• Transdiagnostic Treatment of Borderline Personality Disorder and Comorbid Disorders: BPD is characterized by high rates of co-occurrence with depressive and anxiety disorders, and recent conceptualizations of this comorbidity suggest that these disorders may result from common underlying mechanisms (e.g., temperamental vulnerabilities and functional maintenance factors). The Unified Protocol was developed to address these shared features relevant across frequently co-occurring disorders. The purpose of this study was to explore the preliminary efficacy of the Unified Protocol for the treatment of BPD with comorbid depressive and/or anxiety disorders amongst five cases. For the majority of participants, the Unified Protocol resulted in clinically significant decreases in BPD, anxiety, and depressive symptoms, as well as increases in emotion regulation skills, suggesting preliminary support for the Unified Protocol in the treatment of BPD. More information can be viewed here.

  • Applications of the Unified Protocol for Suicidal Inpatients: Recently, the lab conducted a small trial using a brief, 5-session adaptation of the Unified Protocol with suicidal patients on a crisis stabilization unit. The goal of this study was to examine the acceptability and feasibility of using the Unified Protocol to treat suicidal thoughts and behaviors. Although preliminary, the results of this study suggested that the Unified Protocol was very acceptable to this patient population and that it may be useful of the treatment of high risk emotional disorder features such as suicidal thoughts and behaviors. More information can be viewed here.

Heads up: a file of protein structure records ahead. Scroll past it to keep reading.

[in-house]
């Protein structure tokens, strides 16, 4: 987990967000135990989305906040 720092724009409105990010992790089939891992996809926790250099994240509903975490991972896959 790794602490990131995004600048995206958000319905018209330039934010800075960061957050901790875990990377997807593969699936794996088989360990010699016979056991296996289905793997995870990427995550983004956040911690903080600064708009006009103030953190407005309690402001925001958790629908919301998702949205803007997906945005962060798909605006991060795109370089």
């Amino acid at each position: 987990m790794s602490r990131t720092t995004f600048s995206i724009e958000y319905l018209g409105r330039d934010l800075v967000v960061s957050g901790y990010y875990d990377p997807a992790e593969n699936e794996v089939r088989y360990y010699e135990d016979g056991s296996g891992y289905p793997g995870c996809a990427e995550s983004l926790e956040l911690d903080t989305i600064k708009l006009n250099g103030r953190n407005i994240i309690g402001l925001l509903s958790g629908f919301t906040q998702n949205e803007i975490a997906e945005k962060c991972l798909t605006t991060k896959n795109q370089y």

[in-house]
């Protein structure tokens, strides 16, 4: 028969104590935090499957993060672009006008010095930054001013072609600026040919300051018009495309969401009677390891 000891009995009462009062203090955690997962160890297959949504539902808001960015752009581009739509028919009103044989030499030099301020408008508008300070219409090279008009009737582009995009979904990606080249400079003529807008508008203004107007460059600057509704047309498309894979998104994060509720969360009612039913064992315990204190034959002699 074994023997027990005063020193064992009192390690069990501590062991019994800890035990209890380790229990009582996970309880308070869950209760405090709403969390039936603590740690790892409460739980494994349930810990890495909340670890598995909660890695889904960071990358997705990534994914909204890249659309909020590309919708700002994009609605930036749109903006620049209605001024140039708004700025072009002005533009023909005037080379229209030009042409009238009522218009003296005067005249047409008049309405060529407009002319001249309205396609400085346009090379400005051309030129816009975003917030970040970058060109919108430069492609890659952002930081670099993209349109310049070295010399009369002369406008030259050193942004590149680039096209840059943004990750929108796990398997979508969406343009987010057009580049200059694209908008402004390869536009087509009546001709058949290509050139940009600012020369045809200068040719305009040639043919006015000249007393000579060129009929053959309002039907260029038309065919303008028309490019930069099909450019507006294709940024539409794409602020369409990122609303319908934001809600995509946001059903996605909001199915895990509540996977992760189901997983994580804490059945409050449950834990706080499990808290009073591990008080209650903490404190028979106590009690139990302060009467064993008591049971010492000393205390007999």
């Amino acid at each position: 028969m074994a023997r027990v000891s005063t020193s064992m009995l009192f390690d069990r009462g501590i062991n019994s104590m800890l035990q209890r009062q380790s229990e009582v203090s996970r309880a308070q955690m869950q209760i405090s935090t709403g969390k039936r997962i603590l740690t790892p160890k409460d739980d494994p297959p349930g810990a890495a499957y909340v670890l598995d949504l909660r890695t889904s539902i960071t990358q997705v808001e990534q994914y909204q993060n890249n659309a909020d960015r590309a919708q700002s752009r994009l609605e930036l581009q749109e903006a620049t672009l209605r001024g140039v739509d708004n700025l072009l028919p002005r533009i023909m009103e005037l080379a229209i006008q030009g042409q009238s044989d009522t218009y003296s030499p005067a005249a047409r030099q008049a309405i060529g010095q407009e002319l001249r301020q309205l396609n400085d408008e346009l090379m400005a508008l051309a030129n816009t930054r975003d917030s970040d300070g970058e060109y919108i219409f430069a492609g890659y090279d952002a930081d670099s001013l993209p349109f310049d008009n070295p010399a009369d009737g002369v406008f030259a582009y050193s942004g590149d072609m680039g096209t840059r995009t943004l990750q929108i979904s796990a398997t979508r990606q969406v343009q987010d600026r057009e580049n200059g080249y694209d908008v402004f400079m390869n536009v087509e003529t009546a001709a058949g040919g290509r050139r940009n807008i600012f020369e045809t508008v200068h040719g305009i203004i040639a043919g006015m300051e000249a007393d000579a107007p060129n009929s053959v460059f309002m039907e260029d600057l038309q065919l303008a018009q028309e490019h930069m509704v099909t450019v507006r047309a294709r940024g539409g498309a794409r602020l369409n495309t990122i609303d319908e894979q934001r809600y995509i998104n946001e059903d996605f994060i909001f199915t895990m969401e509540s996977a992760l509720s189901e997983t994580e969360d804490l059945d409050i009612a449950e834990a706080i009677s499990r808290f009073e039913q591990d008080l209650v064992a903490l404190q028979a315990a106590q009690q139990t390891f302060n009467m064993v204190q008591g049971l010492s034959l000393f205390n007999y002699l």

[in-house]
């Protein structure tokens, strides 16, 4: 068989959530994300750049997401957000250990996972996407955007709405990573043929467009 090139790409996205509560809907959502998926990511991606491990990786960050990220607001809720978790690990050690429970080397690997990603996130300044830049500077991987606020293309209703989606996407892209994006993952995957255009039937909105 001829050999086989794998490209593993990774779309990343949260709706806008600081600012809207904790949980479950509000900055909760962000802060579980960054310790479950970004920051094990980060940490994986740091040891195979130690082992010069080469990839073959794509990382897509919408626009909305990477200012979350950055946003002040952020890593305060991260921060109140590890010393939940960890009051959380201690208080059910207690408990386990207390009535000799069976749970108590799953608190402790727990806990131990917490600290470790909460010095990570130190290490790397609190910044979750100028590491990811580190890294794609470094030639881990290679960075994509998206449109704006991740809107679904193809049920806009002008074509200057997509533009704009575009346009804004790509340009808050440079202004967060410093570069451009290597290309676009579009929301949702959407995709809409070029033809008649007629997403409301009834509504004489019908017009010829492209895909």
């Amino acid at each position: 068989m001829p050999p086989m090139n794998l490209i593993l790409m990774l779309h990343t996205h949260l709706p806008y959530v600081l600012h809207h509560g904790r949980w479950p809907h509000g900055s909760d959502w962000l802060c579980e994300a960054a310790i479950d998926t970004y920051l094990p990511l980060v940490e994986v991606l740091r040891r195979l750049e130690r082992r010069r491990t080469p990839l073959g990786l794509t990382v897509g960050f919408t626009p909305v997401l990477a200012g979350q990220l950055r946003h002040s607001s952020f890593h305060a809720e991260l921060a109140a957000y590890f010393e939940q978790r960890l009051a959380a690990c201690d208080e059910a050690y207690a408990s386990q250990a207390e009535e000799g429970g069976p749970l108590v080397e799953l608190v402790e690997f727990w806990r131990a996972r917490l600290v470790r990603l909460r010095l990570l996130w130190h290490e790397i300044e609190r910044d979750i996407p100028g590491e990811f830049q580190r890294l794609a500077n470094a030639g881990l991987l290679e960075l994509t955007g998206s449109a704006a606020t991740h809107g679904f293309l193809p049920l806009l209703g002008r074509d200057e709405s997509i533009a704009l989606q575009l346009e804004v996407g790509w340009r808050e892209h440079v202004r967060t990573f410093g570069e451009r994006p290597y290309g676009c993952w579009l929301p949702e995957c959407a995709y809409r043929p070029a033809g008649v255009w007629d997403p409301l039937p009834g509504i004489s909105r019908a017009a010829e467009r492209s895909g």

• Personalizing Treatment for Emotional Disorders: There is strong evidence that the Unified Protocol, when presented in its entirety, is effective in reducing symptoms of emotional disorders. Given that the UP consists of multiple skills, the next step is to determine whether skills can be presented alone or in a varied order. Recent research conducted by our lab has shown that each module is self-contained and independently leads to change in different skills; thus it is possible that the modules could be reordered based on a patient’s presenting problem to increase the efficiency of treatment. To this end, we reordered treatment modules to either capitalize on a patient’s existing strengths or compensate for weaknesses. Results suggest that prioritizing patients’ existing strengths in treatment leads to steeper improvements in symptoms than prioritizing weaknesses.
  • Addressing Anger in Psychological Treatment: Anger remains a relatively under-explored emotion in emotional disorders that is rarely addressed in treatment. Unfortunately, elevated anger in this context is associated with a variety of negative consequences including greater symptom severity and a lower likelihood of responding to existing psychological treatments. The aims of this study were to (1) learn more about what triggers and maintains the experience and/or expression of anger in emotional disorders and (2) gather preliminary data exploring the effects of two specific treatment components on anger in this context.

View relevant references here